Jennifer’s resting place was at the back of the McDonald section, tucked next to her parents’ graves. Bright yellow sunflowers rose out from a brass urn, their blossoms reaching toward the heavens like outstretched arms. Not a leaf or twig marred the neat grass of the three graves. I knelt. As Charlie stood beside me, I traced her name with my fingertips. Jennifer Patience McDonald. Patience. I was always puzzled by her middle name. Such an odd name for a girl who had so very little of it. My gaze fixated on the day of Jennifer’s birth—August seventeenth. And then to the day of her death—June fifteen. Just shy of eighteen years old. It should be me lying here. A life of laughter and potential was forever reduced to two sets of dates that spanned way too little time. The pale gray granite stone designed to memorialize her life forever seemed lacking. It didn’t mention she had auburn hair, her contagious laugh or her mastery of the guitar. No mention of her singing; her love of her cat, Sparky; her crush on Jerry Trice. None of that was memorialized. It pained me to know that whoever visited her would never know those details. The stone ignored all that. I rose and sat on a small gray bench set up in front of her marker and tried to tamp down my guilt. Charlie settled at my feet. “It’s been a while, Jennifer. I’m sorry for that. But I’ve kind of been on the run. Not from the law or anything. That might actually be a little romantic and fun. I’ve been running from you and this moment.” AA had honed my ability to be honest. “I could sit here and tell you that I meant to visit. I could say life kept getting in the way, but that would be crap and you’d know it. You deserve better.” A wind whispered through the trees and reminded me of her faint laughter. “Frankly, Jennifer, you and Rae are the last on my list of atonements. I’ve made peace with all the people I hurt in the early years of my drinking. I wasn’t able to talk to Mom before she passed, but I’m sure she was glad to miss it. Even if she’d been alive, the conversation would have been one way. It was always lopsided with Mom.” “I’d like to have seen that. You talking and your mother trying to change the subject to anything but the ugly truth.” Jennifer’s laughter rattled in my head as it did when she would toss me a sideways glare and raise a bottle of diet soda to her mouth. “Truth is Mommy Smyth’s kryptonite.” The corner of my mouth ticked up. “Yeah, I know she was glad she checked out of this world before my honesty atonement tour.” An unexpected chuckle bubbled in my throat. A cold breeze blew between the stones, and as I looked up, I imagined Jennifer. Her thick hair pulled into a ponytail, hands hitched on hips. I rose slowly. Rational thought dictated that I should be scared. Sane people don’t see dead people. Amelia said she saw Jennifer, but she was in a nursing home with dementia. But the sight of Jennifer was oddly welcoming. Charlie barked at nothing as he wagged his tail. “So, you said sorry to her and everyone else. Why did it take you so long to get to me? I’m your very best friend.” Jennifer lowered her hands from her hips, and she held my gaze. She did that when she was pissed. “Because they were easy.” I leaned forward. “You were always the tough one. Always the one I failed most.” I tugged off my sunglasses and caught my stricken expression in the lenses. “There was a time you could tell me anything. Why are you having so much trouble talking to me now? We were as close as sisters.” I lifted my eyes to the grave marker and dropped my voice to a faint whisper. “Because . . . I killed you.” Closing my eyes, I listened for her voice but found only a heavy silence. The rustle of feet on grass snapped my attention back. Charlie wagged his tail as I turned to see Rae McDonald standing, her arms loaded with a fresh display of yellow sunflowers. She wore a simple white blouse, a black pencil skirt, and very sensible black heels. Her auburn hair was secured back in a round bun at the base of her neck and showcased round pearl earrings dotting her earlobes and the strand of June Cleaver pearls encircling her neck. I was aware that I’d come here not only empty handed but dressed far too casually for such an emotional meeting. Couldn’t I have dug out a damn skirt? “Rae?” Rae stood as still as a statue, her chest barely rising and falling with each breath. “Lisa. It’s been a long time.” Her expression softened a little as she studied the dog. “Charlie. I heard you had him. He looks good.” Her cool voice transported me back to the days Jennifer and I would sit in the McDonalds’ kitchen and her mother talked to us about college and the future. “Wow,” I said. “You look so much like your mother. For a second I thought I was staring at her.” Rae didn’t smile, nor did she reach out to welcome me with a hug. Time and life had changed her. Two years younger, Rae was an impetuous kid sister who had always wanted to tag along. That last time Jennifer and I went out, Rae begged to tag along, but Jennifer said no. We left a crying Rae, yelling that she would tell her mom where we’d gone. She never told, but I now wished to hell she had. “I didn’t realize you were still in Alexandria,” Rae said. “I thought you’d be gone by now. You don’t stay anywhere long.” Her honest directness sounded harsh. “No. I’ve not been good about establishing roots.” “Has your aunt Amelia taken a bad turn?” “She’s in and out of it,” I said. “Some days better than others. She did say Diane McDonald came to see her last week. I thought she must have been out of it, but that was you, wasn’t it?” “I check in on her from time to time. She often confuses me with Mother.” “That’s nice of you to visit.” “She and Mother were friends.” “Still, that’s nice of you.” Rae cleared her throat and, shifting the sunflowers in her arms, moved toward the urn. Carefully, she removed the old flowers, holding the stems over the ground until the old water dripped free before gently laying them on the grass. With tender care, she unwrapped the new flowers and meticulously arranged each in the vase. My emotions burned hot in my chest, like a boiler in an old steam engine. When would I reach critical mass and blow up? I shifted from foot to foot, suddenly cold and restless. However, Rae was steady, taking an extra moment to adjust a blossom before she slowly rose. She looked as cool as a mountain lake in the morning. Annoyed by her composure, I said, “The old flowers don’t look that old,” I said. “Seems a waste to get rid of them.” “I’m not fond of wilted flowers.” “They aren’t wilted.” “They will be soon.” She gathered up the old blossoms. She touched the browned tips of a petal. So perfect . . . like her mother. “I read about you in the paper.” “And?” “And nothing. I keep forgetting that you’re Dr. McDonald now. PhD is a big deal.” She tugged a plastic bag from her purse and prepared to dump in the old flowers. “Are you throwing them away?” I asked. “Yes.” “They have a day or two left.” I stepped toward her. “If you don’t mind, I’ll take them. They’re pretty.” Already, I knew I would carry them back to the Prince Street kitchen, arrange them in one of Amelia’s pots, and photograph them. Fresh-cut flowers were a symbol of life. And like us, their life spans were so fleeting. A photograph would extend their life for decades, if not forever. Rae handed the flowers to me in a neat bundle. “They’re all yours.” The stems were slick and damp. “Thanks.” She brushed her palms against each other, knocking free what little dirt clung to her pale skin. “I never expected to see you here today.” “I owed Jennifer a visit.” “Have you been here since the first anniversary?” We both showed up at the grave that day, too surprised and hurting to really speak to each other. “No. I’ve been traveling.” A neatly plucked arched brow said more than words. “Ah, traveling. How nice.” Polite and controlled words didn’t hide the underlying accusation. She was calling me a coward. Which, of course, I was, each time I avoided Jennifer’s death or thought about escaping to the land of drunk and numb. But it was far easier to hold tight to long-festering guilt than to actually deal with the pain we shared. Suddenly annoyed, I wanted to shatter the ice and jab at her heart to see if it really had turned to stone. “Are all the McDonalds buried in this plot?” “All?” She understood immediately what I was deflecting. “I’m not sure all are here, but there are twenty-three McDonalds in this plot.” “I saw a stone for Jeffrey McDonald. Your grandmother’s first husband?” Genuine curiosity darkened Rae’s blue eyes. “Yes. Why do you ask about him?” I turned back toward the stones. “He was married.” “That’s right. He died young. In World War II.” “Whatever happened to his wife?” “I have no idea. Why are we having this conversation?” “I saw Amelia yesterday and she was having a good day. Her mind was clear and sharp.” Rae moistened her lips. “Glad to hear it.” The lack of inflection telegraphed indifference, but I knew where to jab and make her hurt.“She told me a very interesting story about herself. Did you know she was adopted?” Her eyes widened a fraction. “I did not. But I’m not very familiar with your family.” “Don’t do this. She really doesn’t need this today.” Ignoring the warnings, I pressed. “She gave me a baby book that her birth mother and father created for her. Her birth mother and father were married and they raised her for the first year of her life.” Rae remained silent while watching me closely. Spurred on by the sense I’d struck a nerve, I kept pushing. “According to Amelia, her birth father died in World War II and then her birth mother struggled to care for her. After about a year of trying, she signed over full custody to the Smyths.” A shade of pink faded from her cheeks. “Amelia gets very confused. She always calls me by my mother’s name.” “She has moments of pure clarity. Yesterday was one of them.” “I can’t help you with this.” “No one in your family ever mentioned that Jeffrey had a child?” “No. Never. Why are you bringing it up?” “It bothers Amelia that her birth mother remarried, had another child, and never sent for her first daughter. I’ve never seen Amelia look so hurt.” Rae’s chin raised a small fraction. “I’m sure her birth mother had her reasons.” “Are there any reasons that justify a mother turning her own child away? I mean, I get giving up a child to protect it, but never to acknowledge it in the future? Seems cruel.” Rae fingered the pearls. Swallowed. “I can’t help you, Lisa. I came to pay my respects to Jennifer and now I must go. I have a client meeting me at my office in thirty minutes.” She turned to leave. Sadness and guilt collided, sending shards cutting into every corner of my body.“How can you turn off all those emotions?” I asked. “What do you do that makes you so impervious to pain and suffering?” Rae stopped walking. Tears welled in my eyes and spilled. “Pain slides off you, Rae.” She did not face me. I shook my head. “How do you do it? How do you not feel anything?” She turned, cocking her head slightly as if she considered a complicated problem. “What would that accomplish? It won’t bring Jennifer back. It won’t undo what Amelia’s birth mother or I did.” I didn’t need a translator. She referred to the baby she’d given up a little over a year after Jennifer’s death. Smart Rae with the bright future rebelled after Jennifer died. She drank, snuck out of her mother’s house, and found a boy more than happy to oblige her. Few knew about the baby. She’d kept her secret well. I found out right here in this very spot, because we had both returned to the grave on the first anniversary of the accident. She was sitting on the little stone bench, her very full belly pear-shaped, crying, confessing to her older sister about the baby she feared no one would want. When I approached, she fell into my arms and sobbed. She told me she’d snuck back into town to visit Jennifer. I asked her about her plans and she told me her mother chose adoptive parents to raise her baby. She didn’t want to give up the child but her mother refused to help. She left me that day, still sobbing. I never heard another word from her until this very moment. Tears welled in my throat as I remembered that teenage girl, who must still be inside this cold and aloof woman “You’re such a bitch, Lisa. Why’d you dig into Rae about the baby?” I wiped a tear away from my cheek. “Rae, I’m sorry. I shouldn’t have churned all this up.” A cool, wet breeze blew between us. “It was a fair line of questioning and I would do anything for Amelia, but I can’t tell you about her mother. Amelia never uttered a word to me about this.” “You sound so calm.” “I am calm.” Shaking my head, I raked my fingers through my hair. “I wish I could be more like you. I wish I could shut off the emotion and not feel.” Rae was silent for a long moment. “Be careful what you wish for, Lisa. Be very careful. Because you might discover being like me is a harder road to travel.” Rae turned and slowly walked away, her heels clicking on the concrete, leaving me to watch her move to a sleek, black BMW. “Lisa Smyth . . . super bitch.” “No argument from me.”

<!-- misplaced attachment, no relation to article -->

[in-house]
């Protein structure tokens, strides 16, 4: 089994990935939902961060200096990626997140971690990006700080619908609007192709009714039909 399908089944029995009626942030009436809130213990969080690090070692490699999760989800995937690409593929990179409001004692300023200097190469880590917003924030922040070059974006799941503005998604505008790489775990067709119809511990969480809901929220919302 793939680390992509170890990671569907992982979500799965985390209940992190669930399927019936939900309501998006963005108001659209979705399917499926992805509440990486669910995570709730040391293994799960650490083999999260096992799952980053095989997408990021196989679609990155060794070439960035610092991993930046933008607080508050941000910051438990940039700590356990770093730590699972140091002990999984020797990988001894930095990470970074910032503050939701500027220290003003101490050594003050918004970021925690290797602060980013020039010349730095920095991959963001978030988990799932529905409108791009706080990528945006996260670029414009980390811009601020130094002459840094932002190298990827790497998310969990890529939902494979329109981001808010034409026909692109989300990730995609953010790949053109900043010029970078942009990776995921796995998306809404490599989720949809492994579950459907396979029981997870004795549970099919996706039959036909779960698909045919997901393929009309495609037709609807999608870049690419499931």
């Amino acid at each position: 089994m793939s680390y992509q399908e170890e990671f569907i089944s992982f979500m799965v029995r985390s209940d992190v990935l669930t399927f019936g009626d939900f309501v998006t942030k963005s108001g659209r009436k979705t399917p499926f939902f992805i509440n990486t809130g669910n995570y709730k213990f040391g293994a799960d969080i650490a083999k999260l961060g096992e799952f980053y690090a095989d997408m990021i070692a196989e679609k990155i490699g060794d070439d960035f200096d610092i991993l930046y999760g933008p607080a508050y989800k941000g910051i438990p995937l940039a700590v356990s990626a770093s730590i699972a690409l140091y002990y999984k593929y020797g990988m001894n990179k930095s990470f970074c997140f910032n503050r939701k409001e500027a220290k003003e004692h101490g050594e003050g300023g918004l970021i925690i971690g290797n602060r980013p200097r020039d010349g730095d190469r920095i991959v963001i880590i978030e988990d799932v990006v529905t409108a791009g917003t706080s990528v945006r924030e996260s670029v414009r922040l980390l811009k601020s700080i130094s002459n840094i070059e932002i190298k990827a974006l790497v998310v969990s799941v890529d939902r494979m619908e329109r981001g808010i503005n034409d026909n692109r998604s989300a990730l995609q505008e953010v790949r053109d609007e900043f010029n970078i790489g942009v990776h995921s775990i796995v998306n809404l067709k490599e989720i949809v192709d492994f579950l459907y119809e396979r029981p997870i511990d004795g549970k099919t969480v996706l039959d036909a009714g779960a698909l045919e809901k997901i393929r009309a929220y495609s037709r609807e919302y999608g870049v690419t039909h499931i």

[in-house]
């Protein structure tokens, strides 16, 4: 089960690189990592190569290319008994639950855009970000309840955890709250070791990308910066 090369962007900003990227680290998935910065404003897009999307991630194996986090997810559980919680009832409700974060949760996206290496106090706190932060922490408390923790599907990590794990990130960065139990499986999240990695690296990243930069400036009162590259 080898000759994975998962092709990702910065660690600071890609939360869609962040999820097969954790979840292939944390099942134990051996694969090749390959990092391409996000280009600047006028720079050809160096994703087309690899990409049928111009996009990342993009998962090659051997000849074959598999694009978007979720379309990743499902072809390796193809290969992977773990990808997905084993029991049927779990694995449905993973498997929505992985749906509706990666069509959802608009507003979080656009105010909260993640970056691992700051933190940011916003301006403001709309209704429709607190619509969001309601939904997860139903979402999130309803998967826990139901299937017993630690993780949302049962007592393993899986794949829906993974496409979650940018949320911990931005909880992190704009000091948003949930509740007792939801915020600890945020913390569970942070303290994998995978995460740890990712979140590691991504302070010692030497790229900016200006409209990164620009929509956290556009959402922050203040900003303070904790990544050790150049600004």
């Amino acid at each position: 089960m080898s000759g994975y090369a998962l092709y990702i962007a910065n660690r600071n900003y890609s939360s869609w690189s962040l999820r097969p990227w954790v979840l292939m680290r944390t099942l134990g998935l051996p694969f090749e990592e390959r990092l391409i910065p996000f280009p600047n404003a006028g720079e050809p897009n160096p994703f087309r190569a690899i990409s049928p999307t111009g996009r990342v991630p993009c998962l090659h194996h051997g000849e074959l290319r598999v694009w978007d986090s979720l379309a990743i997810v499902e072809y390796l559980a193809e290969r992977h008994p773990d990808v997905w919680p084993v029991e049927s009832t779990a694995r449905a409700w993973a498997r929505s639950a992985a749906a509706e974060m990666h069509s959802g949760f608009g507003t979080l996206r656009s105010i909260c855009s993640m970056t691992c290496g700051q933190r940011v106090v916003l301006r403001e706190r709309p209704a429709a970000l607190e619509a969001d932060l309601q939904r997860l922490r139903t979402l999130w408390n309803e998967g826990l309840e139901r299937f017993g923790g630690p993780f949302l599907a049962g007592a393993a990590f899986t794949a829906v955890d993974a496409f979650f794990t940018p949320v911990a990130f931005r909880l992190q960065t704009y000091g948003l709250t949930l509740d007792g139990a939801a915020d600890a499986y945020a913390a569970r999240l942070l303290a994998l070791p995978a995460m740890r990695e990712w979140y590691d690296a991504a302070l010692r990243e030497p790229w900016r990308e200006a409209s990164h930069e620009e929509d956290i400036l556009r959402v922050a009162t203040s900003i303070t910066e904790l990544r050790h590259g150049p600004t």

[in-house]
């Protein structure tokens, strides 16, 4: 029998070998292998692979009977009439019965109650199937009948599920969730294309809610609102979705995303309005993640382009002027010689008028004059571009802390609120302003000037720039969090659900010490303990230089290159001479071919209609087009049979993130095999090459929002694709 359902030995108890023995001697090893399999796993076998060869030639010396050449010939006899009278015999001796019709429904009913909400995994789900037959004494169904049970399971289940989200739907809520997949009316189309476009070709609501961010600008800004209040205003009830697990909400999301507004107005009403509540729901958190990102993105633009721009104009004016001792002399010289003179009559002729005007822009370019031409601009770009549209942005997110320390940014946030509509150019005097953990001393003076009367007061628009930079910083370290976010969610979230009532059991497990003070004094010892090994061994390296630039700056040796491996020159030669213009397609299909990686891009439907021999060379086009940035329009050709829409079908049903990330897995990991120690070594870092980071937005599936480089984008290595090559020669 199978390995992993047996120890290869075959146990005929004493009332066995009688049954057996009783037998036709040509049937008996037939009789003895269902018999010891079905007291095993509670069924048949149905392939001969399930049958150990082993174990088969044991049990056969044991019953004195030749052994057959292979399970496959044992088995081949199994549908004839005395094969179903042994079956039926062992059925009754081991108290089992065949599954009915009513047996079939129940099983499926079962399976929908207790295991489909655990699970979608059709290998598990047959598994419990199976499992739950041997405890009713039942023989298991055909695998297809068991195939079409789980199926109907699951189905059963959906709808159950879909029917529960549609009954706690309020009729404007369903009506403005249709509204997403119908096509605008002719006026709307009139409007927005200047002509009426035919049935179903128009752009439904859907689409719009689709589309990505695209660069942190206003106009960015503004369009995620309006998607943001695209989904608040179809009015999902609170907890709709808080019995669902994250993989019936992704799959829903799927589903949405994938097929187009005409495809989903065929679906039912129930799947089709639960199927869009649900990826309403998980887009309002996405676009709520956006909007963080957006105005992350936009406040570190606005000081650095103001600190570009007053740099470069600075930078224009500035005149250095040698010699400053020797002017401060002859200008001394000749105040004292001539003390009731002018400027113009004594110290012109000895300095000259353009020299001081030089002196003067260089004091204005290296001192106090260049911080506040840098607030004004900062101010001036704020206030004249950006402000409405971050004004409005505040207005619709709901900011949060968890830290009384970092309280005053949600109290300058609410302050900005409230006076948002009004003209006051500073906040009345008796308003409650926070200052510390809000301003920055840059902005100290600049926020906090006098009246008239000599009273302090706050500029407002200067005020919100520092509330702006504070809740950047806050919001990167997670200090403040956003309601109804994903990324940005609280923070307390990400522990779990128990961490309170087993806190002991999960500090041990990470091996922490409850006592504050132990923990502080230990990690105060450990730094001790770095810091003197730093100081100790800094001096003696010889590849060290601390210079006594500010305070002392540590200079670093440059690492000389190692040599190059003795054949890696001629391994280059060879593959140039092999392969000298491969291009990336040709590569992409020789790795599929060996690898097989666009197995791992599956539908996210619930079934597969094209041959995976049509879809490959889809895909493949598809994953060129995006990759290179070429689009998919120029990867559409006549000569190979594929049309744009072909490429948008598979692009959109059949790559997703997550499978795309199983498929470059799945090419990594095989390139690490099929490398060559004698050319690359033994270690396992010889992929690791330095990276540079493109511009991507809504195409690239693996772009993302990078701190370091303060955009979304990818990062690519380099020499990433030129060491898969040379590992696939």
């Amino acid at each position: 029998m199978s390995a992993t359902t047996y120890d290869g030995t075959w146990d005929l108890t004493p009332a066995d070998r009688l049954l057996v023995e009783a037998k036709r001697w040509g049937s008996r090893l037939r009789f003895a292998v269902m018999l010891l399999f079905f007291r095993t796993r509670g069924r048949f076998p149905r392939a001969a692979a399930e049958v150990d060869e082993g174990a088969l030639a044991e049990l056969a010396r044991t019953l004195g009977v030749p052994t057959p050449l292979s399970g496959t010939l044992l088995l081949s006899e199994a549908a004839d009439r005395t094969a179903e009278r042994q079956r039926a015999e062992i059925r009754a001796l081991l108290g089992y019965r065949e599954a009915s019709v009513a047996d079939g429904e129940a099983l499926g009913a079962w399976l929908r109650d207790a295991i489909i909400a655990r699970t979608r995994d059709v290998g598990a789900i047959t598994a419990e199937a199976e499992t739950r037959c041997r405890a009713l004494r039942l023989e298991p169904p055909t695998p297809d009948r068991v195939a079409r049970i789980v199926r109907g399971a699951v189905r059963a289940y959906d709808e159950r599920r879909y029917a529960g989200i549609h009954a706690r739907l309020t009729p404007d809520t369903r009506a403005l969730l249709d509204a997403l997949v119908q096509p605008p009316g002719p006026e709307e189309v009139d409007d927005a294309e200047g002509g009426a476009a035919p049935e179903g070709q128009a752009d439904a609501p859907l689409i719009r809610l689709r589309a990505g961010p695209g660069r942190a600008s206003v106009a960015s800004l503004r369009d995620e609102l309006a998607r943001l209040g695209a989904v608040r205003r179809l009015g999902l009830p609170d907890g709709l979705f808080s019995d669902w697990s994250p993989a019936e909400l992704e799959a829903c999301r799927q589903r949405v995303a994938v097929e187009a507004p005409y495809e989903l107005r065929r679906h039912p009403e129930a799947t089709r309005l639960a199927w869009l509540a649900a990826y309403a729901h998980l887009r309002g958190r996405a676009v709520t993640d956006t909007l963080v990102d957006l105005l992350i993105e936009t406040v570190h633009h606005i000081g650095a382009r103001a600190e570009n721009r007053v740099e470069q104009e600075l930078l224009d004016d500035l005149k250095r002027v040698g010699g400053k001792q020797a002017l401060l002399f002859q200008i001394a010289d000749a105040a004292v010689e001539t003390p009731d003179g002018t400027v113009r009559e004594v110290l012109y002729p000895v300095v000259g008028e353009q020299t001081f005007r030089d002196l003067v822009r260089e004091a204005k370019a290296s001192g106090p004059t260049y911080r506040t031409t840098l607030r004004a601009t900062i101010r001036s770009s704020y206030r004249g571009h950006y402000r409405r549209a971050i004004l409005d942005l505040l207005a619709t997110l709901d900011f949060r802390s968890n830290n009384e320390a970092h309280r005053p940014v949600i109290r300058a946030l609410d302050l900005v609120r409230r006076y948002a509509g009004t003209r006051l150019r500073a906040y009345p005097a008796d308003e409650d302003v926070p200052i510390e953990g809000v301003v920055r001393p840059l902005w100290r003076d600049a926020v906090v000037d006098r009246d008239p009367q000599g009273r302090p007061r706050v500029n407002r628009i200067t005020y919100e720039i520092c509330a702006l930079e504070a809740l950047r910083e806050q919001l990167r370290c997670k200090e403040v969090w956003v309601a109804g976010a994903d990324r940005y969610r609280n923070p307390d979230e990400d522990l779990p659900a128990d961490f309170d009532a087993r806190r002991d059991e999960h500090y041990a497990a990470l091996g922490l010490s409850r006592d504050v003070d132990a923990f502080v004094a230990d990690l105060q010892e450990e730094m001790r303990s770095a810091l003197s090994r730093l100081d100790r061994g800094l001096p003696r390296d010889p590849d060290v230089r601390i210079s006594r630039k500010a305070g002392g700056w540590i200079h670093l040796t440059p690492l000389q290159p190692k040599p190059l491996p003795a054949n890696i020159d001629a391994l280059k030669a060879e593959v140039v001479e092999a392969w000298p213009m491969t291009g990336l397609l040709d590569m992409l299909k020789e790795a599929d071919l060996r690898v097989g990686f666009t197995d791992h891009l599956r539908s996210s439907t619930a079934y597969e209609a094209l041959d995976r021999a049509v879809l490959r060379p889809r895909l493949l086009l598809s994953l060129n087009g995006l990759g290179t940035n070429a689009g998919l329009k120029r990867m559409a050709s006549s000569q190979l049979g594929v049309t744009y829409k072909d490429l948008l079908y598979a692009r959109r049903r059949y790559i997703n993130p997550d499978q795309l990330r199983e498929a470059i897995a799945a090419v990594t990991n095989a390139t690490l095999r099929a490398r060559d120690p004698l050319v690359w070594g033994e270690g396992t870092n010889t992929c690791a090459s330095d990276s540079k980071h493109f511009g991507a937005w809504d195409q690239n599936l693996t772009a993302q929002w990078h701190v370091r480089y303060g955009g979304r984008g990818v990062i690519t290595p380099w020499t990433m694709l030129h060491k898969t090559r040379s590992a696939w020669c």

© 2015 Mary Burton